Hamburg1
We visited the Hamburg’s magnificent town hall and found this greek- inspired statue in the backyard.
Hamburg2
The original “Heiße Ecke” on St. Pauli’s Reeperbahn. We ate a Currywurst here before watching the “Heisse Ecke” comedy play at Schmidt’s Tivoli theatre.
Hamburg3
We had a “Dinner in the Dark” at this place. It was a challenge and an absolutely stunning experience to eat a four-course surprise-dinner in complete darkness, served by blind waiters.

Soon after I came back from Germany, I had a fitness weekend coming up in early May. First, I met up with Emilia and we went for two hikes at the Golden Ears Provincial Park. Again, the weather was beautiful and we got to enjoy a sunny day at this beautiful park. When hiking to the waterfalls (see picture) and a lookout, I noticed that there is another hike in the park that goes all the way up to the 1500m summit. This could be something that Glenn and I may do next week, at the start of our road trip through BC. We’ll see about that…

Golden-Ears3
Scenery at the Golden Ears Provincial Park with view on the still snow-covered mountains.
Golden-Ears1
The lower part of the Golden Ears waterfalls.
Golden-Ears2
The upper part of the Golden Ears waterfalls with a large pothole on the right side.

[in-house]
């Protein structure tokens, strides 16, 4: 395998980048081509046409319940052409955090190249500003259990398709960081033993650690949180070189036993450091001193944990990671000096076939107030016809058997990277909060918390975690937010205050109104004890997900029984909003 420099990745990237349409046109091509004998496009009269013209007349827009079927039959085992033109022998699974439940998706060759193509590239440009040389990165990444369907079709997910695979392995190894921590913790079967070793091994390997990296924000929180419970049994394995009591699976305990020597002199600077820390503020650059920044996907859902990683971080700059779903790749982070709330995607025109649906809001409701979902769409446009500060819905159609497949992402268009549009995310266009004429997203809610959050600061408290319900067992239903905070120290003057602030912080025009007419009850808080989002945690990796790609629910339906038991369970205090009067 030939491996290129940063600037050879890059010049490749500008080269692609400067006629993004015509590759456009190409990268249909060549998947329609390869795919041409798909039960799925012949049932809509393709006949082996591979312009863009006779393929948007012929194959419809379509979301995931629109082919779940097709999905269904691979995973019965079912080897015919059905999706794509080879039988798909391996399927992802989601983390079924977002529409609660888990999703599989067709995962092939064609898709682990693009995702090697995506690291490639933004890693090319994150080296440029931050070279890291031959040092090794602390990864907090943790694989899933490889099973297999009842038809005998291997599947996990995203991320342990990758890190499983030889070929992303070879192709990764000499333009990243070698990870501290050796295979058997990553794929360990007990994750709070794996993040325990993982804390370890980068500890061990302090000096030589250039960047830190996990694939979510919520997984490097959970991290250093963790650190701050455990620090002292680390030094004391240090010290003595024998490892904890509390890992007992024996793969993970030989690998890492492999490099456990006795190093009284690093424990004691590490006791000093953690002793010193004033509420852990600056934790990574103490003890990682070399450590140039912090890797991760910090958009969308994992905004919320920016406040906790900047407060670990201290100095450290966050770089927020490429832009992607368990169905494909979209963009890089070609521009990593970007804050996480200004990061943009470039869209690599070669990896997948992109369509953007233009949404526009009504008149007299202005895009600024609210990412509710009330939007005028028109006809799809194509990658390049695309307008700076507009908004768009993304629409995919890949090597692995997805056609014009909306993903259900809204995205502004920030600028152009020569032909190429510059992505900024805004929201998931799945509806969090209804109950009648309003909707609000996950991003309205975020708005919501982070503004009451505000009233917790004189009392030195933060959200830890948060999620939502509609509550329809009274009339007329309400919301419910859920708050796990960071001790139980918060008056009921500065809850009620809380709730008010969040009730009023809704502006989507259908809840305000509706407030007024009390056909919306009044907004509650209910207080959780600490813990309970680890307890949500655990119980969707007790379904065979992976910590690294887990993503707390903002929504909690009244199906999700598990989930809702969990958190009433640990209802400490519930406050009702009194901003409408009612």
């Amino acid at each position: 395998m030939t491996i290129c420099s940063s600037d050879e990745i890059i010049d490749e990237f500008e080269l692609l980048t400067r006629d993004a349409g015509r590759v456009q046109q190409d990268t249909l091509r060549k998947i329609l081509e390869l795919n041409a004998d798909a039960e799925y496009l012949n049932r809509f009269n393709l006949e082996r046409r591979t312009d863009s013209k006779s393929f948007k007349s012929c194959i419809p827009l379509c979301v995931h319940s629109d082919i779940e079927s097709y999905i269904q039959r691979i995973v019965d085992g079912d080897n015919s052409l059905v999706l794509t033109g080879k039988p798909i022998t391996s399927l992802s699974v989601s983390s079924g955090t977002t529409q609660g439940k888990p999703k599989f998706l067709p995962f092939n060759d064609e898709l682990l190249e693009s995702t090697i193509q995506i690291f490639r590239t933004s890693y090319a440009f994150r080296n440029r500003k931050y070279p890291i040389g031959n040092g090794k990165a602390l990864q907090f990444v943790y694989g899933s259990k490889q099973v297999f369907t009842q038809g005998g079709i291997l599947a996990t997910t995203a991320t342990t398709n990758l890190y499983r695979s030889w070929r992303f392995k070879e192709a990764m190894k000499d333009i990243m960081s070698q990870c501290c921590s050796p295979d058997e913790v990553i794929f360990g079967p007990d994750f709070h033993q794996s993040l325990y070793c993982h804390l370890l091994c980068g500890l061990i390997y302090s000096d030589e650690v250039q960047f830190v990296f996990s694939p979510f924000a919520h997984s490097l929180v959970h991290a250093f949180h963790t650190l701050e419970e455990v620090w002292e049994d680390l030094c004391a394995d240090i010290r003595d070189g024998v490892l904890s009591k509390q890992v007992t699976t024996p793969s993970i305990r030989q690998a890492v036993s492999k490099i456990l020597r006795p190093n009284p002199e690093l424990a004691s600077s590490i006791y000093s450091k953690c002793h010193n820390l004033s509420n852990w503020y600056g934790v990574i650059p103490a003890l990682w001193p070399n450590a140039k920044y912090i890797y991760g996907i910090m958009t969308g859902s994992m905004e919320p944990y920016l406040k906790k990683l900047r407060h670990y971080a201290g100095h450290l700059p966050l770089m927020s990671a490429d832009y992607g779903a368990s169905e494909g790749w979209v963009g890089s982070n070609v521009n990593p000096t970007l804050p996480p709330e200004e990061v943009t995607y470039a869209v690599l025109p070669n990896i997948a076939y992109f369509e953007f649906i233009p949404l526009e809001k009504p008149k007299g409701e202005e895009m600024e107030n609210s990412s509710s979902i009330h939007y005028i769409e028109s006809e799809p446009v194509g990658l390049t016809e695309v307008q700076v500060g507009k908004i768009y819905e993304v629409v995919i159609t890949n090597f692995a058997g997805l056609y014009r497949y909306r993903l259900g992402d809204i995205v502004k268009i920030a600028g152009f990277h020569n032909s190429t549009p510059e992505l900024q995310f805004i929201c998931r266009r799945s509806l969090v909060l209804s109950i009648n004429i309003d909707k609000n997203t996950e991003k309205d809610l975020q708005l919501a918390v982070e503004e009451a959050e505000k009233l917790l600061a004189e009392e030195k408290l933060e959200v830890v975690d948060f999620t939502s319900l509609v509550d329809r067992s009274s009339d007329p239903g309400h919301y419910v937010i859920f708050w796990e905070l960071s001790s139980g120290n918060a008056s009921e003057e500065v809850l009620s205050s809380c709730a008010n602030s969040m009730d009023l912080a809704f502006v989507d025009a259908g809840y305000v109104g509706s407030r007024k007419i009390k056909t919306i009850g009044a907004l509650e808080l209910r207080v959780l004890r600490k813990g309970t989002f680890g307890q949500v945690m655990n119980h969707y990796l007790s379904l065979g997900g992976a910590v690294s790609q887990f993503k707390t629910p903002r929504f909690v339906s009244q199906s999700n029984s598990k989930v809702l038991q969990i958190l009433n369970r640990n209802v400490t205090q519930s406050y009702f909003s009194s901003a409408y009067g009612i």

The day after we hiked at Golden Ears Provincial Park, it was race day in Vancouver, May 6th. I already ran the BMO Vancouver Marathon last year and that was the very first marathon I ever ran. So at the start of this year, it sounded like a good idea to me to sign up for this race again. The weather on race day was lovely again and I felt really good when the race started. Since I knew from last year that there would be plenty of good aid stations along the way, I decided to run without my backpack and rely on what I would get from these aid stations. Well, it turned out that this time, they only had ONE!!! aid station that offered gel packs instead of at least three of them last year. So that was pretty bad as it serioiusly impacted my nutrition intake. In addition to that, I probably ran too quick during the first 20ish- kilometers so that the second half of the marathon was not at all enjoyable anymore. Also, I felt that running on tarmac for the whole distance really put an extra strain on my body and I felt a lot worse after these 42 kilometers than I did after the 50 kilometers of trail in March. In hindsight, it was probably a mistake to even sign up for this race since neither the distance nor the elevation profile nor the running conditions of the race mirrored what I will be facing at the Death Race in August. So not a good training run at all, I suppose. Anyway, lessons learned. With the way my knees still feel even three weeks after the race, I don’t think that I will run a tarmac-only race anytime soon again. Better focus on trail running. In the end, I finished the marathon in 3 hours and 35 minutes, so it took me 8 minutes longer than last year.